The things about the tradition of painting that I so love are the human elements: touch, the connection between the hand and the mind, discovery, spontaneity, surprise, difference, eccentricity, transcendence, nuance, these are the things that Warhol felt he could do without. They, and a billion other things that there are no words for, are the qualities that Warhol's rubber-stamp approach were meant to expunge.
These tangible and intangible qualities also represent much of what connoisseurs, critics, afficianados and experts have traditionally done the work of trying to discern and discuss.
If you were to argue that Warhols work does have the qualities above, I would tell you that his work tends to quote or even parody those qualities. In his aesthetic the mechanical and the dispassionate were elevated, while the human and the passionate were extinguished. As a result, the set of faculties that a person uses in appreciating a Warhol is remarkably sparse. Warhol designed his works for a very, very broad demographic: everyone.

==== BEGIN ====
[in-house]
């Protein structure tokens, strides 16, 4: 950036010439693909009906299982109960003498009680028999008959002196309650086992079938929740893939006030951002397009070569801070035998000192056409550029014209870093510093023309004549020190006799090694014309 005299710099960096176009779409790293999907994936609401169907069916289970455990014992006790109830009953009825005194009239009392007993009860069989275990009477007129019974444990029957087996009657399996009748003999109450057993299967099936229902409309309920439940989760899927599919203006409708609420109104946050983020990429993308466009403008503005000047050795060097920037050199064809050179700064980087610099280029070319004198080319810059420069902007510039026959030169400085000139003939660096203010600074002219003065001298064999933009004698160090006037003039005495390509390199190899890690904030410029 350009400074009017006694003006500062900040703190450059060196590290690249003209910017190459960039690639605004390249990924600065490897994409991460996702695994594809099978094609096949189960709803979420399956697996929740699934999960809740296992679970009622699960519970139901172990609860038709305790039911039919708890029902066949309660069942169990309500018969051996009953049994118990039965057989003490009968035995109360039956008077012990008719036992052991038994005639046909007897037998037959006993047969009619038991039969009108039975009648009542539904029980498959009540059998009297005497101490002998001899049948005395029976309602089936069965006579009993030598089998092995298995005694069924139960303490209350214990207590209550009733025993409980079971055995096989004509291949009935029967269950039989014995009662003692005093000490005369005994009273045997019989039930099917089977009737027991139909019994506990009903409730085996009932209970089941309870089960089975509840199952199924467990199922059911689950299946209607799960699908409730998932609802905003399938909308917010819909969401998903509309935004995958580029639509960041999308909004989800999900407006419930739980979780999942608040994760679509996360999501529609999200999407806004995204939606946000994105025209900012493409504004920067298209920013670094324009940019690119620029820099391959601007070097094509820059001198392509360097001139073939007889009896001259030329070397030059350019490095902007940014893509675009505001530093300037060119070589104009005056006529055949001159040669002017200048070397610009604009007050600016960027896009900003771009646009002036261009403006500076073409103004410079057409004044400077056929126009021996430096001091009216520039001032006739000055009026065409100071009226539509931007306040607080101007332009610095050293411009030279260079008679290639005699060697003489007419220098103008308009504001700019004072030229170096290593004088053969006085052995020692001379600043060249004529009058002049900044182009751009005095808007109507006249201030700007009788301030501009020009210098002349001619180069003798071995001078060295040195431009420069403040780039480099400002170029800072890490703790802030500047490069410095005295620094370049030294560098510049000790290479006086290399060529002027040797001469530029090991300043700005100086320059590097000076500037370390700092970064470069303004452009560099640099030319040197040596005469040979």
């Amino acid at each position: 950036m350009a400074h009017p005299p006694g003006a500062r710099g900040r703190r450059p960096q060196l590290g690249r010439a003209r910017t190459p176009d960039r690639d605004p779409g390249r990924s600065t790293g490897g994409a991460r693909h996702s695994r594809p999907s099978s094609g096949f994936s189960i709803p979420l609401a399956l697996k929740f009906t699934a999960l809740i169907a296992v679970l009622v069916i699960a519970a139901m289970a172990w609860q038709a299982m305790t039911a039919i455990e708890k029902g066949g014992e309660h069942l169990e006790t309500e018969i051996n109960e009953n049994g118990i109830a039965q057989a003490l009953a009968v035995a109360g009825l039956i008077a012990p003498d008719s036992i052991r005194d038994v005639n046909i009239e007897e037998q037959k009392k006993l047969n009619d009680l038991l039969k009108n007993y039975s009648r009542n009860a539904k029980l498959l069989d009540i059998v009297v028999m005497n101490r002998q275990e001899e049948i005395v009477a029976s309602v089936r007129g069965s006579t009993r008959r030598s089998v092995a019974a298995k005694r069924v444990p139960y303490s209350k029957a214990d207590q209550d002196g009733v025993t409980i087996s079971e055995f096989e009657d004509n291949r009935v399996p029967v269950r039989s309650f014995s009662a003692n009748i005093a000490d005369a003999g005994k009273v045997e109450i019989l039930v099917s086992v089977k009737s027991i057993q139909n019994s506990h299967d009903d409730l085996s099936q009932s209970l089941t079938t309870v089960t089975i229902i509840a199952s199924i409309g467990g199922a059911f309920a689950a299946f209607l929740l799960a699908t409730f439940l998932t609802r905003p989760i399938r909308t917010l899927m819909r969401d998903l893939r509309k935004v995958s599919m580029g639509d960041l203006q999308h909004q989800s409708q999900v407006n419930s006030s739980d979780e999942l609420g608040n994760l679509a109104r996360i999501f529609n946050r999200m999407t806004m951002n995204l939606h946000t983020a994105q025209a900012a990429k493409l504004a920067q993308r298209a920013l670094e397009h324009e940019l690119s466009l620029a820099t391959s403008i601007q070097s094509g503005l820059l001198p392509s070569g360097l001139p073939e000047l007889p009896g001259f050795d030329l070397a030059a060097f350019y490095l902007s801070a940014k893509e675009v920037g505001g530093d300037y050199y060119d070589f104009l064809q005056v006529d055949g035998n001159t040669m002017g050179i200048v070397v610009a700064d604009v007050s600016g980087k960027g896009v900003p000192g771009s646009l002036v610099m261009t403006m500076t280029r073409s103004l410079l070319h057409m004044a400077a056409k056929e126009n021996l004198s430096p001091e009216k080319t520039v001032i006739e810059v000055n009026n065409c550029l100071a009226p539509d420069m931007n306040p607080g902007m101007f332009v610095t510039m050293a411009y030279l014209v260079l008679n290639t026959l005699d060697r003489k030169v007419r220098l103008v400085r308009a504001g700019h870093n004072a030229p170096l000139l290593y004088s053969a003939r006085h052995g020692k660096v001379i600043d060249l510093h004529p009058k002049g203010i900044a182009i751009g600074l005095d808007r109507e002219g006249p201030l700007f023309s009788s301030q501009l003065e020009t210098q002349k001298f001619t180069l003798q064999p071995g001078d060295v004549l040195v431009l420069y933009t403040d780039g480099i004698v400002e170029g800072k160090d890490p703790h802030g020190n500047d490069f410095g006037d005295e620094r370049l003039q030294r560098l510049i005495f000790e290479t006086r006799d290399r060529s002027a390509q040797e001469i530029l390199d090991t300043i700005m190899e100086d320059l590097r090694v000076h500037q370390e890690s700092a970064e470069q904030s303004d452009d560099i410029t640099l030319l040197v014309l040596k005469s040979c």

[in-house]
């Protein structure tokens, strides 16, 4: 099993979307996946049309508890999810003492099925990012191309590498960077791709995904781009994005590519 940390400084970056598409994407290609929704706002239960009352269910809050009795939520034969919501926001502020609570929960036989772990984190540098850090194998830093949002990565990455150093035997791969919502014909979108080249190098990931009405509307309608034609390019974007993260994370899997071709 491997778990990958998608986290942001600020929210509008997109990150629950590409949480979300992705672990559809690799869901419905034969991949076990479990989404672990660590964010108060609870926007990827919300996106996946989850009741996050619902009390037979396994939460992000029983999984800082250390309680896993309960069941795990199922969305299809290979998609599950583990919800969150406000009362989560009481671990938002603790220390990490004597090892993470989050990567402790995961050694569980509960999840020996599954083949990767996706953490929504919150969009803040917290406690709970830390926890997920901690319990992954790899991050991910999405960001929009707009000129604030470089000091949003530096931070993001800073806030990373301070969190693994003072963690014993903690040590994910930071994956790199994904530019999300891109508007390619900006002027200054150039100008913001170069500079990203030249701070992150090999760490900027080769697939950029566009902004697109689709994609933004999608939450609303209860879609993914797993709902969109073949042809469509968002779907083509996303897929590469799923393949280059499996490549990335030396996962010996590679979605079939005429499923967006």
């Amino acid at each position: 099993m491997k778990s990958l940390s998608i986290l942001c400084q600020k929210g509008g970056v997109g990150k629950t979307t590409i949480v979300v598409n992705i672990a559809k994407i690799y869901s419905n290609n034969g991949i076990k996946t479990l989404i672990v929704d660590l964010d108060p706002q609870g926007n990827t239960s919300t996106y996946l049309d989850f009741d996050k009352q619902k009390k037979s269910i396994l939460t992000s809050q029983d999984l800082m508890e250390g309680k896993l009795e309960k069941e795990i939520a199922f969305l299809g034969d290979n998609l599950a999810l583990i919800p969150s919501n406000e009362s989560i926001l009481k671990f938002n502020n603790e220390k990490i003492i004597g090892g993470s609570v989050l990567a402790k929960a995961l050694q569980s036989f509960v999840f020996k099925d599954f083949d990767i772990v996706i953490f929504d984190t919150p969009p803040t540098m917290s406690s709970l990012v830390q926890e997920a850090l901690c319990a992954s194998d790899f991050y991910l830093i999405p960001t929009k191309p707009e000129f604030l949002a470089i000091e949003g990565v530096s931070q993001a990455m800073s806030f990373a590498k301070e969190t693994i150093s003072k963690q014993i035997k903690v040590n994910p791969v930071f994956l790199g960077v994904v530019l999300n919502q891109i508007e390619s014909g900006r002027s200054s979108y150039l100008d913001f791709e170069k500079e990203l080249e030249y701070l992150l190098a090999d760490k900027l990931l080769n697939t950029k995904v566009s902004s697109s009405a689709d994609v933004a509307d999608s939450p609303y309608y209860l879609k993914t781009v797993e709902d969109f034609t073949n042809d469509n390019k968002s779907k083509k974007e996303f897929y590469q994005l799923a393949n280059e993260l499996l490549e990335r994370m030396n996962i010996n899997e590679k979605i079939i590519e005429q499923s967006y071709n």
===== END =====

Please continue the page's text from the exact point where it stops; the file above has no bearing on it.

Believe me, I am not saying that Warhol didn't leave some things to be written about. Case in point: I am writing about him now. Art dealer Irving Blum, who first showed the soup cans in his Los Angeles gallery has stated that spending time with the works convinced them that they are "complicated" and I agree with that. However, I think the complications are intellectual, sociological and philosophical. Warhol made painfully boring objects, and that is the interesting part, the complicated part.
In an insightful article that appeared in the LA Times on July 10th, critic Christopher Knight argues that the genius of Pop Art was that it provided an "acute critique of high culture's supercilious conceits." I like Knight's thinking, and perhaps my real quarrel with Warhol and his soup cans is that we have a profound disagreement over what matters in artistic culture and who it is meant to address.